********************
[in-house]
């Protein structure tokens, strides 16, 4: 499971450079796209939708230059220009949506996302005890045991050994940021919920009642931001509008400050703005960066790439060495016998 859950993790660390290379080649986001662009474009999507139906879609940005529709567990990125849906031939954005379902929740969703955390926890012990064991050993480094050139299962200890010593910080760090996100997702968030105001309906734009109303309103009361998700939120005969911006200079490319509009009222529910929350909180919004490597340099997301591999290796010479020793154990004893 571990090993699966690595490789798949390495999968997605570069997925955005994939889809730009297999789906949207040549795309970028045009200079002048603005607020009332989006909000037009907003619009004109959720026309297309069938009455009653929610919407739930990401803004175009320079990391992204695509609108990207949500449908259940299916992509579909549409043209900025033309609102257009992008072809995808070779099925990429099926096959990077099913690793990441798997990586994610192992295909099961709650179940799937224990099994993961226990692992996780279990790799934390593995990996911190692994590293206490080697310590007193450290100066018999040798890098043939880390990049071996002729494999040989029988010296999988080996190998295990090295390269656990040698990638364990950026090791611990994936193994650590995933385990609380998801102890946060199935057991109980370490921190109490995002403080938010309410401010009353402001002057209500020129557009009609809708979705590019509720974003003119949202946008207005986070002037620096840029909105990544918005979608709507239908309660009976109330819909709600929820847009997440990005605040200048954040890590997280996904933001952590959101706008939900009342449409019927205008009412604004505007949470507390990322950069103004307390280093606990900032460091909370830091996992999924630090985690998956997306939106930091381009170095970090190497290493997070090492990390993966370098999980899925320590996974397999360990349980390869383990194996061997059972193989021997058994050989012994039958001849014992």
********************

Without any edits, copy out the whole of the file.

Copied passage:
[in-house]
């Protein structure tokens, strides 16, 4: 499971450079796209939708230059220009949506996302005890045991050994940021919920009642931001509008400050703005960066790439060495016998 859950993790660390290379080649986001662009474009999507139906879609940005529709567990990125849906031939954005379902929740969703955390926890012990064991050993480094050139299962200890010593910080760090996100997702968030105001309906734009109303309103009361998700939120005969911006200079490319509009009222529910929350909180919004490597340099997301591999290796010479020793154990004893 571990090993699966690595490789798949390495999968997605570069997925955005994939889809730009297999789906949207040549795309970028045009200079002048603005607020009332989006909000037009907003619009004109959720026309297309069938009455009653929610919407739930990401803004175009320079990391992204695509609108990207949500449908259940299916992509579909549409043209900025033309609102257009992008072809995808070779099925990429099926096959990077099913690793990441798997990586994610192992295909099961709650179940799937224990099994993961226990692992996780279990790799934390593995990996911190692994590293206490080697310590007193450290100066018999040798890098043939880390990049071996002729494999040989029988010296999988080996190998295990090295390269656990040698990638364990950026090791611990994936193994650590995933385990609380998801102890946060199935057991109980370490921190109490995002403080938010309410401010009353402001002057209500020129557009009609809708979705590019509720974003003119949202946008207005986070002037620096840029909105990544918005979608709507239908309660009976109330819909709600929820847009997440990005605040200048954040890590997280996904933001952590959101706008939900009342449409019927205008009412604004505007949470507390990322950069103004307390280093606990900032460091909370830091996992999924630090985690998956997306939106930091381009170095970090190497290493997070090492990390993966370098999980899925320590996974397999360990349980390869383990194996061997059972193989021997058994050989012994039958001849014992």